My friend Allen recently bought himself a house in the UK. His property bordered three other houses to the right, left, and its rear. Two weeks after moving into his new home, Allen experienced the worst storm he had seen in years. The storm caused the collapse of the garden wall and the boundary wall to his right. This was later attributed to years of neglect by previous inhabitants of the place. But what Allen hadn’t planned for was the war of words that ensued afterwards about who owns which fence, and therefore whose responsibility it was to repair the damaged walls.
Allen’s case, unfortunately, is not an isolated incident. Many homeowners have been dragged into such issues at some time or other. It is critical to know about the conditions of the property you plan to purchase. And one of the most important things you must be informed about is who owns which fence. The documentation which comes with the purchase of any property should indicate who owns the garden fence and therefore who is responsible for the garden fence.
In the UK, laws about who owns which fence are quite clear. And although some contracts will specify who owns the boundary fence to their right, you can relate to the standard rules if such clauses are missing in your purchase documents. The majority of the lands in England are registered incorporating the general boundaries which serve to show how far the land extends. HM Registry draws a title plan of the land upon the registration of any property and unless the previous property owners had distinguished the exact boundaries, the general boundaries shown on the title plan will have to apply.
Settling on Boundary Feature
Distinguishing between a boundary and a boundary feature is important. A boundary is simply the extent of one’s property, while a boundary feature is any structure used to mark that extent.
The choice of the boundary feature depends on whose side of the boundary the feature is going to be installed. If you and your neighbour have a clear boundary line, erecting a boundary feature on your side of the boundary should not be an issue of discussion since it is now on your property. In the event of collapse, you will be responsible for its repair.
The issue comes in when a boundary feature has to be installed along the boundary. If you are looking to install a garden fence, you need to learn about who is responsible for the garden fence from your solicitor. Your solicitor can interpret the documents clearly and advise you accordingly. As mentioned earlier, the property documents should show who owns which part of the land bordering two houses. In case this information is missing, both parties to the boundary feud should seek to resolve it.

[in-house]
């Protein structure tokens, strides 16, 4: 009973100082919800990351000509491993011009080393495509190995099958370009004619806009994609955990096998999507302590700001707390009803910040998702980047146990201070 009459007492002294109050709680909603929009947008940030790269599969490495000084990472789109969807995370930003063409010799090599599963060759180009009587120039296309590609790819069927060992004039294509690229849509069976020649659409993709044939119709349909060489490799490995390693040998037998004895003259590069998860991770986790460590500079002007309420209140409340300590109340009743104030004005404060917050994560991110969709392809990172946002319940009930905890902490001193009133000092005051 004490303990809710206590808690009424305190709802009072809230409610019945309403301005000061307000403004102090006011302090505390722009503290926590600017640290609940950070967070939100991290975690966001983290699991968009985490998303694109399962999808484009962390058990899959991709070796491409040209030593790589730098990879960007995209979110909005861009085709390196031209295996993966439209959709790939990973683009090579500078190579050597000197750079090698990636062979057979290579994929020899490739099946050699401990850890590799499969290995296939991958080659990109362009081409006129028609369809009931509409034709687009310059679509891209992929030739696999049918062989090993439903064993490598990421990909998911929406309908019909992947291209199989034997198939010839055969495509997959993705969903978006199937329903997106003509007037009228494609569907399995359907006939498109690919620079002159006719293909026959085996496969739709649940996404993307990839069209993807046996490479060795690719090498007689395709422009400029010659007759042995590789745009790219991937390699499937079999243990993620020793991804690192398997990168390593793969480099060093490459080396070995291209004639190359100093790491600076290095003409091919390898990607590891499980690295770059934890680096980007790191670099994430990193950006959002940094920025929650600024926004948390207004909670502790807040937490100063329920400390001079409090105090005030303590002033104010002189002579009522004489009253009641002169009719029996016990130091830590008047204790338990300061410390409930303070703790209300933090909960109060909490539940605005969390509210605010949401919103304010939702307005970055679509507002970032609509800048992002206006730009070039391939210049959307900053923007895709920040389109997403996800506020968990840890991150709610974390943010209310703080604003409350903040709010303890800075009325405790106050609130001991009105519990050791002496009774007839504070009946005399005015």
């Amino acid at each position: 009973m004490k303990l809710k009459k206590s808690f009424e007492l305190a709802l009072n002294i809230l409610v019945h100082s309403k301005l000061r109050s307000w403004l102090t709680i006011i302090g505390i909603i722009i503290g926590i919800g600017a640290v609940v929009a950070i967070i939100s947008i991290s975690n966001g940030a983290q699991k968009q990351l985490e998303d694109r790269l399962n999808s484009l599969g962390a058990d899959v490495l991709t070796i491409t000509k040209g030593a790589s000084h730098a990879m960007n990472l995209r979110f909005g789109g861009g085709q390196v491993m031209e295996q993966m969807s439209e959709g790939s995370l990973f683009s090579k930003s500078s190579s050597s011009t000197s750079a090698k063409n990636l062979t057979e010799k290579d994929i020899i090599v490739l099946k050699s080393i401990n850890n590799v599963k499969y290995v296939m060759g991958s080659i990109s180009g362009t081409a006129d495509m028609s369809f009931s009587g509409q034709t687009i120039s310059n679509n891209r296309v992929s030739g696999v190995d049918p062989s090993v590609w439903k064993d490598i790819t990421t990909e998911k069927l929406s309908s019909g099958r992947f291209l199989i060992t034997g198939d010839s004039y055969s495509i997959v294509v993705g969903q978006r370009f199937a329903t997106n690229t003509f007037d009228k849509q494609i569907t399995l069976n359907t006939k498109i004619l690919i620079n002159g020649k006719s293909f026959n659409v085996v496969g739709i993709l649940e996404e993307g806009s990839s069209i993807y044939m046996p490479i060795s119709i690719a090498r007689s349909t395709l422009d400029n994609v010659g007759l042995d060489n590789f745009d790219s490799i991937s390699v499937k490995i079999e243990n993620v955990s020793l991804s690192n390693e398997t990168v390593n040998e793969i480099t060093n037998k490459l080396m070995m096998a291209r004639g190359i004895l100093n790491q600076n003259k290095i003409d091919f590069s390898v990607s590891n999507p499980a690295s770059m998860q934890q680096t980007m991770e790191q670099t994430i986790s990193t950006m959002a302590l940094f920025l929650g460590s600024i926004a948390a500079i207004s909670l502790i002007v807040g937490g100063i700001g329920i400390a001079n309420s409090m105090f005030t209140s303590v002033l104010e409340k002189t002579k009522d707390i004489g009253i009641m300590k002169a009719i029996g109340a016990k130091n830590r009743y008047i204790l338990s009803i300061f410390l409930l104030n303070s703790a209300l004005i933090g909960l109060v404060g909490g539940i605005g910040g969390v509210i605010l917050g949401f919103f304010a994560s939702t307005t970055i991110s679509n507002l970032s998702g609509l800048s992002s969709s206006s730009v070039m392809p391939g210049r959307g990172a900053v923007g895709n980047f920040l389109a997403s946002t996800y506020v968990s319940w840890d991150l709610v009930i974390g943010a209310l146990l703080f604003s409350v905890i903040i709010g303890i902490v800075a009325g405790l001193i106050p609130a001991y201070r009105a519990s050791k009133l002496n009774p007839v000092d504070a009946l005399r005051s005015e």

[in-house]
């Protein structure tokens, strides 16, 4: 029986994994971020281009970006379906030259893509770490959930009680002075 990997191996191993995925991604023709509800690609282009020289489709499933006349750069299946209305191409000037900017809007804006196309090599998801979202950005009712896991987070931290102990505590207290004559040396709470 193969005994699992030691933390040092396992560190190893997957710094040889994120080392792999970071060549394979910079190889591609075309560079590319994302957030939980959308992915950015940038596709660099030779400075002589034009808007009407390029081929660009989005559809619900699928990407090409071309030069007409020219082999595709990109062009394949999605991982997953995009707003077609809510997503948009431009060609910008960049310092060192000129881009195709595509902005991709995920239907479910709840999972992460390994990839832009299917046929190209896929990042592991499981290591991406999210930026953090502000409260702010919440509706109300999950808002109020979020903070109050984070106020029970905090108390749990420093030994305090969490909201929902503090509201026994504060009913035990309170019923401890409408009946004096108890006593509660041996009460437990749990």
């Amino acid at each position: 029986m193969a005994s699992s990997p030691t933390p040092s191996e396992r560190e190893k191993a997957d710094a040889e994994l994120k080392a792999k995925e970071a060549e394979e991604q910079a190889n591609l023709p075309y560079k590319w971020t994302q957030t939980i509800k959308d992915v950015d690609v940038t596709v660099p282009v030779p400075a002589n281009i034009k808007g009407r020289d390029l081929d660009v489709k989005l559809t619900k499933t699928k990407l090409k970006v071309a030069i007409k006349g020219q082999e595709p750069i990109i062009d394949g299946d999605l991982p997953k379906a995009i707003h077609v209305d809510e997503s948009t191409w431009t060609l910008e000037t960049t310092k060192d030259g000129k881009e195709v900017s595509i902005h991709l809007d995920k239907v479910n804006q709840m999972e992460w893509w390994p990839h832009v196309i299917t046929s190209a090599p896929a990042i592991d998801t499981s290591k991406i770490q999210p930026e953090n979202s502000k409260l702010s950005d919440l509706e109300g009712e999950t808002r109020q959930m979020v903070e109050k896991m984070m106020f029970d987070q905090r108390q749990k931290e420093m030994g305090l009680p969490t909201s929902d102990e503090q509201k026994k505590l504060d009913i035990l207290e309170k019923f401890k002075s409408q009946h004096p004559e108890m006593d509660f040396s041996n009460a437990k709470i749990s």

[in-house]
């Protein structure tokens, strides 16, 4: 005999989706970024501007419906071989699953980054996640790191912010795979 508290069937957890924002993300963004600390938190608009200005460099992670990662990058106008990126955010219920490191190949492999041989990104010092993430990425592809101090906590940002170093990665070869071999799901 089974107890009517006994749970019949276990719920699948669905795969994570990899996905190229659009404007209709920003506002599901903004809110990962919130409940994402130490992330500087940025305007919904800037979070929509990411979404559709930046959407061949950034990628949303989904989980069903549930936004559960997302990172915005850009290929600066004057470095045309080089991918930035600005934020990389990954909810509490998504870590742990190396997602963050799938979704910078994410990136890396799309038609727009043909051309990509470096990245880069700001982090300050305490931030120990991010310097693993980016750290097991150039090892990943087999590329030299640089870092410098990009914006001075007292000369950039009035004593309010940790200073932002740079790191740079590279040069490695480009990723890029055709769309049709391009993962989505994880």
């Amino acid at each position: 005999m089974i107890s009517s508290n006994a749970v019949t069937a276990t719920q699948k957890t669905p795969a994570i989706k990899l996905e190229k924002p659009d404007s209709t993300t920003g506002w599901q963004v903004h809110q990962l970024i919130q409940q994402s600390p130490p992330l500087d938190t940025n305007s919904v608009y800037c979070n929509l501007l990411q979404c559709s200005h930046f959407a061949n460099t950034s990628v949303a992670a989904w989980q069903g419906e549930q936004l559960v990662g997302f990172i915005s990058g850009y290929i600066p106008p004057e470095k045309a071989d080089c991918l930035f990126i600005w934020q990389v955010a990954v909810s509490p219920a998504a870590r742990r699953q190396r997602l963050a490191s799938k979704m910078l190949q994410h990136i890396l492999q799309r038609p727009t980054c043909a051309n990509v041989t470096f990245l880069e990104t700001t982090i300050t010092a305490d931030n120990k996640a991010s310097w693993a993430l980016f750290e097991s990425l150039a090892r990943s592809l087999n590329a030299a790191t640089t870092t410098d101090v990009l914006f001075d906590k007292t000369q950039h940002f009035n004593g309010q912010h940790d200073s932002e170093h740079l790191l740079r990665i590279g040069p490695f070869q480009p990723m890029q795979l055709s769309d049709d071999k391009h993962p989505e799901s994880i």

Making Boundary Agreements
When faced with a dispute over who owns which fence, you and your neighbour should sit down and review your property documents to check for any pre-existing boundary agreements. If none exists, you will have to agree on who is responsible for which fence amicably. It is preferable to carry out this process in the presence of a solicitor or solicitors representing both sides.
Once an agreement is reached, ensure to put the agreement in writing and have both parties sign it. You can move to get the boundary agreement included in the title plan of your property as well as your neighbour’s property.
Application for a Boundary
It is everyone’s wish to live in a neighbourhood with friendly people. If you live in such a place, resolving small issues such a who owns the fence separating your property shouldn’t be a big issue. If you don’t have friendly neighbours, you may require the intervention of the local authorities to solve issues such as the one relating to the exact boundary between the two of you.
An application process to set the exact boundary between two adjacent property can be initiated if you need to. Before applying for such a process, you should gather as much information relating to the property as you possibly can from the land registry documents, the title plan and any other relevant documentation. The HM Land Registry will provide you with all the information you need concerning neighbouring properties.
You can also pay a surveyor to come up with a detailed plan of your property. This plan should then be sent to the HM Land Registry accompanied by a complete application, any agreement documents and a £90 fee for determination of the exact boundary. Now in our case where you made no agreements with your neighbour, the HM Land Registry will take it upon itself to contact your neighbour and inquire if they approve of your plans.
Boundary Dispute Resolution
The process of resolving boundary disputes is very clear in the UK. Property owners have nothing to be worried about in case they aren’t adept issues such as who owns which fence. The First Tier Tribunal instituted under the Property Chamber of Land Registration should be able to rule on such cases to the satisfaction of both parties. This should be able to finally set the conditions clear on who owns the garden fence or the fence to the right or left of your property.
In situations where you must erect a garden fence at your backyard, you may incur the cost of installing and maintaining the garden fence. If you own property in London, you must be informed about and policies, rules and regulations relating to owning a property in London.
To find out more about your property boundaries click here.